This is a blog with spoiler free reviews. Most will be Fantasy, Science Fiction, and Horror, but there will be some books in other genres, including the occasional Non-Fiction review. There is an ongoing series of Cover Reveal Round-Ups, and sometimes I'll write an article on something that interests me.

04 April, 2011


Cover Art: John Coulthart


ISBN: 978-0-85766-099-2
Pages: 384
  Publisher: Angry Robot Books
Original Publishing Date: 1987
Re-issue Publishing Date: 7 April 2011*

On the cover:

But George has little talent for watches and other infernal devices. When someone tries to steal an old device from the premises, George finds himself embroiled in a mystery of time travel, music and sexual intrigue.  

   This book is a bit of a peculiar acquaintance. It is written in a style that is distinctly Victorian, and I would not have been surprised if it was originally published in 1897 based only on how it is written.
   It is written in a style that is reminiscent of both Arthur Conan Doyle's Sherlock Holmes stories, and to some extent H.P. Lovecraft's tales. We get a protagonist that tells the story himself after everything is over. Not as a diary, but as if he himself was writing this story of what happened.
   And I found this helped a great deal to set the mood, and transport me to the time when the story is set.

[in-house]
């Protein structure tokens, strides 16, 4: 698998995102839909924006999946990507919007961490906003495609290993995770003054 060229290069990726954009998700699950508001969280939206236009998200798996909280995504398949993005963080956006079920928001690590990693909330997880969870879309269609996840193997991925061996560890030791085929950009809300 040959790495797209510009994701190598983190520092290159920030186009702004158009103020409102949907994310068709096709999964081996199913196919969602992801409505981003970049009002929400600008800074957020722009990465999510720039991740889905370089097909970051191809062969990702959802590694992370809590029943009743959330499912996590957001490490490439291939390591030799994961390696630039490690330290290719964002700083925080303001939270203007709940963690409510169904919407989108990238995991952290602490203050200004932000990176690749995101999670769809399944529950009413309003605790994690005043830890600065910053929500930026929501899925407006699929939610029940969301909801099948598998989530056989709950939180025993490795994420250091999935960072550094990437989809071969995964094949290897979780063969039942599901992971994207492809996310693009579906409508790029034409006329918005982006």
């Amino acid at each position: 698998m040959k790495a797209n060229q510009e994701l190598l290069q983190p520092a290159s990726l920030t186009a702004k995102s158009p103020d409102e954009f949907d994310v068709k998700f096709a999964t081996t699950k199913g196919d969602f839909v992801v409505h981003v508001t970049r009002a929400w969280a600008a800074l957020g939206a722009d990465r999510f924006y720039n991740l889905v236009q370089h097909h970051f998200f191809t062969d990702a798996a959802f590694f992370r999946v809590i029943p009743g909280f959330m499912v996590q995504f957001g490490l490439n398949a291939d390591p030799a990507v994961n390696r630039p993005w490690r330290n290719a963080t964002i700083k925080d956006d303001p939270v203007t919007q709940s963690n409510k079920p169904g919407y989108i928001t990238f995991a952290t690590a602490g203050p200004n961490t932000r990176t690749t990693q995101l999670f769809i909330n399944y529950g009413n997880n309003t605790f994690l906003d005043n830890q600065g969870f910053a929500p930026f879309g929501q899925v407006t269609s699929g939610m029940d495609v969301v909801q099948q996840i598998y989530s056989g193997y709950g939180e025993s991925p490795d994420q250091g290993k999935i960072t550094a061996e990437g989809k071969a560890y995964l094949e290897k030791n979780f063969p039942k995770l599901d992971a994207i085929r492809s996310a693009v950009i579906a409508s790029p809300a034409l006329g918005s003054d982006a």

There is absolutely no doubt that this is a steampunk story, the whole story revolves around clockwork creations. But Jeter has not limited himself to just this aspect, there is also a distinctly Lovecraftian(-ish) element here. Both elements are handled very well, and they compliment each other rather than taking attention away from each other.

   Jeter is great at getting the reader going. The narrator's hints at things that for him has happened, but is still to come for the reader, makes you want to read on to find out what has happened. And there are several mysteries introduced early on, and there are more to come.
   The story takes several twists and turns I did not see coming, and you will never quite know which characters will turn out to be friend or foe.
   When there is action, and there is quite a bit of it, it is handled very well. The first person narration puts you in the middle of what is happening and at times this takes you on quite a ride.

   The only problem I had with the book was the ending. It felt a bit rushed, and although it was pretty fulfilling, I felt it lacked a bit compared to the rest of the novel. But that being said, it is by no means so weak as to make the novel anything less than highly enjoyable.
   If you are the least bit interested in steampunk this is certainly a must-read novel. And it is Victorian enough that it should be in the collection of everyone who likes science fiction from that period.

NOTE: An ARC of this book was supplied to me by the publisher.

* 7 April 2011 is the UK and e-book release date. USA and Canada release date is 26 April 2011.

LINKS: K. W. Jeter  Angry Robot Books


  1. This book sounds really interesting, but I'm not sure how I'd enjoy the victorian style writing. Other than that, it looks great. I'll have to give it a try.

  2. It's not really intrusive. If you have read Sherlock Holmes, it's something like that. It feels correct without feeling archaic, if that makes sense? :-)

  3. That does make sense and it also comforts me somewhat. I realize that a lot of classic literature was written in that era and in that style but I just can't deal with it in large doses. I guess I have no class.


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